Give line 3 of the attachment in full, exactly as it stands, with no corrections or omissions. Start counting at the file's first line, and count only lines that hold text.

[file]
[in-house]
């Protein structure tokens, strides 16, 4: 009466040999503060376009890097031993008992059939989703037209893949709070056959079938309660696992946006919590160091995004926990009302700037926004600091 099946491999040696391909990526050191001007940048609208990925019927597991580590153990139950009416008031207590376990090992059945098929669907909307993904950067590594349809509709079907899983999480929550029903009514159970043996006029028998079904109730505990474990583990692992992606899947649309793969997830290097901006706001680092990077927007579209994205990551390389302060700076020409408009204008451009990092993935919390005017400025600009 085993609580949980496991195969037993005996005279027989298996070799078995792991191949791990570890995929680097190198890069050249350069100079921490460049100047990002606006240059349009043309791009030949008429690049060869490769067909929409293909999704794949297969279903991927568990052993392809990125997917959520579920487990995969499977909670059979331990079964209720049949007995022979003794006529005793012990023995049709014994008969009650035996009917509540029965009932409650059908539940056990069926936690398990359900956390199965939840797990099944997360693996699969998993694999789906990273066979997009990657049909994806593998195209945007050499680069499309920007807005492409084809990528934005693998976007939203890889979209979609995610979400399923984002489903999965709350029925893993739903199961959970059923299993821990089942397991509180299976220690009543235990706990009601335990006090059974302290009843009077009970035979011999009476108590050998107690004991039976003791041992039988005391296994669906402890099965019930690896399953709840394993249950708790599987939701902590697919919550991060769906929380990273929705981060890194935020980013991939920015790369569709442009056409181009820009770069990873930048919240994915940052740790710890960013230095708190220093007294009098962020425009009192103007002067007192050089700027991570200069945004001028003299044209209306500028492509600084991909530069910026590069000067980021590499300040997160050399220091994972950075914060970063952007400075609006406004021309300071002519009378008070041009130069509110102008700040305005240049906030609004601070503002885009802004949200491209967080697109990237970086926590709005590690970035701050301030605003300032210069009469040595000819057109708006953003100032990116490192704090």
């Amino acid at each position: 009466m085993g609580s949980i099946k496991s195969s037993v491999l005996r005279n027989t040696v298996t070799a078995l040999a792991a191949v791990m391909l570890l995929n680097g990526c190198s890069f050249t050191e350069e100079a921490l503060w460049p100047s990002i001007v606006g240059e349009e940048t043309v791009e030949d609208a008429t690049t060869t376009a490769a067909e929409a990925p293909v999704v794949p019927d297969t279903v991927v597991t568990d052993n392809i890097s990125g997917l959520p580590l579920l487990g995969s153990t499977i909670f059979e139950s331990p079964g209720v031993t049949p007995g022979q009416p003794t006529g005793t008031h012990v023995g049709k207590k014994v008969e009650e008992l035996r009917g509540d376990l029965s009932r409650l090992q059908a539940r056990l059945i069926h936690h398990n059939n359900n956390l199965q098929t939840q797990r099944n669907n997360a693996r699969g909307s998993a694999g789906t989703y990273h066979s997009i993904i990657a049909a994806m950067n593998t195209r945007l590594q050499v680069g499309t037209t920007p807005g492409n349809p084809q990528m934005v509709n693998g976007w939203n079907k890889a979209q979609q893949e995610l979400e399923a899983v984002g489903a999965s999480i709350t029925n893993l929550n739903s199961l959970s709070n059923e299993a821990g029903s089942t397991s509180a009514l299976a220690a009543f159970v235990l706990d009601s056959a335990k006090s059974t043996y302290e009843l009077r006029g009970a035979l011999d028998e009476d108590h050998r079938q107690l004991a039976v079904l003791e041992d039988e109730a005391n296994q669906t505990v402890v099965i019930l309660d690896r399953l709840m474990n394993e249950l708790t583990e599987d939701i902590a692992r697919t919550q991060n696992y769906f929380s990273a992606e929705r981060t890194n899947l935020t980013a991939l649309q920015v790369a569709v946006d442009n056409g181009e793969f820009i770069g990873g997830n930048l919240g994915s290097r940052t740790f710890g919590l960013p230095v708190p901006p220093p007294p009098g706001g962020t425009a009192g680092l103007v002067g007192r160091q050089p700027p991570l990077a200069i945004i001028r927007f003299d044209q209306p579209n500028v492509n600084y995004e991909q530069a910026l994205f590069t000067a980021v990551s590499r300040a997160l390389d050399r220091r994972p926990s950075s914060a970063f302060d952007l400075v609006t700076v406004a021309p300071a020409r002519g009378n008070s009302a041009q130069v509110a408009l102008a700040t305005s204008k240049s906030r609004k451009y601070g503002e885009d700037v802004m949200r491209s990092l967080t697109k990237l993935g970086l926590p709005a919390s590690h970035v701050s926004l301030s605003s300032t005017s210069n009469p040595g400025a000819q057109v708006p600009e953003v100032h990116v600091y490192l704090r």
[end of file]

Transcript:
């Amino acid at each position: 009466m085993g609580s949980i099946k496991s195969s037993v491999l005996r005279n027989t040696v298996t070799a078995l040999a792991a191949v791990m391909l570890l995929n680097g990526c190198s890069f050249t050191e350069e100079a921490l503060w460049p100047s990002i001007v606006g240059e349009e940048t043309v791009e030949d609208a008429t690049t060869t376009a490769a067909e929409a990925p293909v999704v794949p019927d297969t279903v991927v597991t568990d052993n392809i890097s990125g997917l959520p580590l579920l487990g995969s153990t499977i909670f059979e139950s331990p079964g209720v031993t049949p007995g022979q009416p003794t006529g005793t008031h012990v023995g049709k207590k014994v008969e009650e008992l035996r009917g509540d376990l029965s009932r409650l090992q059908a539940r056990l059945i069926h936690h398990n059939n359900n956390l199965q098929t939840q797990r099944n669907n997360a693996r699969g909307s998993a694999g789906t989703y990273h066979s997009i993904i990657a049909a994806m950067n593998t195209r945007l590594q050499v680069g499309t037209t920007p807005g492409n349809p084809q990528m934005v509709n693998g976007w939203n079907k890889a979209q979609q893949e995610l979400e399923a899983v984002g489903a999965s999480i709350t029925n893993l929550n739903s199961l959970s709070n059923e299993a821990g029903s089942t397991s509180a009514l299976a220690a009543f159970v235990l706990d009601s056959a335990k006090s059974t043996y302290e009843l009077r006029g009970a035979l011999d028998e009476d108590h050998r079938q107690l004991a039976v079904l003791e041992d039988e109730a005391n296994q669906t505990v402890v099965i019930l309660d690896r399953l709840m474990n394993e249950l708790t583990e599987d939701i902590a692992r697919t919550q991060n696992y769906f929380s990273a992606e929705r981060t890194n899947l935020t980013a991939l649309q920015v790369a569709v946006d442009n056409g181009e793969f820009i770069g990873g997830n930048l919240g994915s290097r940052t740790f710890g919590l960013p230095v708190p901006p220093p007294p009098g706001g962020t425009a009192g680092l103007v002067g007192r160091q050089p700027p991570l990077a200069i945004i001028r927007f003299d044209q209306p579209n500028v492509n600084y995004e991909q530069a910026l994205f590069t000067a980021v990551s590499r300040a997160l390389d050399r220091r994972p926990s950075s914060a970063f302060d952007l400075v609006t700076v406004a021309p300071a020409r002519g009378n008070s009302a041009q130069v509110a408009l102008a700040t305005s204008k240049s906030r609004k451009y601070g503002e885009d700037v802004m949200r491209s990092l967080t697109k990237l993935g970086l926590p709005a919390s590690h970035v701050s926004l301030s605003s300032t005017s210069n009469p040595g400025a000819q057109v708006p600009e953003v100032h990116v600091y490192l704090r």